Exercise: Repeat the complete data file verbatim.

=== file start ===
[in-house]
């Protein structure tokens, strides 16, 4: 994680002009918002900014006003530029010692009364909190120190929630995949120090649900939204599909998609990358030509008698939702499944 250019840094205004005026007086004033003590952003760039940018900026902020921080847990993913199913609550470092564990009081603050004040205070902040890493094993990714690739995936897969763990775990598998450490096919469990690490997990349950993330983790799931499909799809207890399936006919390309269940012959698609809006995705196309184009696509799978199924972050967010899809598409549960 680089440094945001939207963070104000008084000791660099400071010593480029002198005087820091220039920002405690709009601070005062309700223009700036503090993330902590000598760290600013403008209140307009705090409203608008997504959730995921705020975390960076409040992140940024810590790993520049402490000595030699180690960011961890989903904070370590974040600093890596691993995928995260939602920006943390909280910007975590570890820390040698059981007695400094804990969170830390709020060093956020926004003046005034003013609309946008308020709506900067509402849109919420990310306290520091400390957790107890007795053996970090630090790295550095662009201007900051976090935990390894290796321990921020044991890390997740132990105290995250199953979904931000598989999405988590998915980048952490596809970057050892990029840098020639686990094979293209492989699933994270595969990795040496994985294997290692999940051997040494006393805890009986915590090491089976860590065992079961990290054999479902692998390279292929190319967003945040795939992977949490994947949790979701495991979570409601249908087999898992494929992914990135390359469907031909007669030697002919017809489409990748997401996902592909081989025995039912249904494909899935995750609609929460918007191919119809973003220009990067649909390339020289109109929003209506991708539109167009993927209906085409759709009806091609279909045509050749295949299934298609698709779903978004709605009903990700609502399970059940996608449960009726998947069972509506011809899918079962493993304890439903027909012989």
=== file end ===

[in-house]
């Protein structure tokens, strides 16, 4: 994680002009918002900014006003530029010692009364909190120190929630995949120090649900939204599909998609990358030509008698939702499944 250019840094205004005026007086004033003590952003760039940018900026902020921080847990993913199913609550470092564990009081603050004040205070902040890493094993990714690739995936897969763990775990598998450490096919469990690490997990349950993330983790799931499909799809207890399936006919390309269940012959698609809006995705196309184009696509799978199924972050967010899809598409549960 680089440094945001939207963070104000008084000791660099400071010593480029002198005087820091220039920002405690709009601070005062309700223009700036503090993330902590000598760290600013403008209140307009705090409203608008997504959730995921705020975390960076409040992140940024810590790993520049402490000595030699180690960011961890989903904070370590974040600093890596691993995928995260939602920006943390909280910007975590570890820390040698059981007695400094804990969170830390709020060093956020926004003046005034003013609309946008308020709506900067509402849109919420990310306290520091400390957790107890007795053996970090630090790295550095662009201007900051976090935990390894290796321990921020044991890390997740132990105290995250199953979904931000598989999405988590998915980048952490596809970057050892990029840098020639686990094979293209492989699933994270595969990795040496994985294997290692999940051997040494006393805890009986915590090491089976860590065992079961990290054999479902692998390279292929190319967003945040795939992977949490994947949790979701495991979570409601249908087999898992494929992914990135390359469907031909007669030697002919017809489409990748997401996902592909081989025995039912249904494909899935995750609609929460918007191919119809973003220009990067649909390339020289109109929003209506991708539109167009993927209906085409759709009806091609279909045509050749295949299934298609698709779903978004709605009903990700609502399970059940996608449960009726998947069972509506011809899918079962493993304890439903027909012989």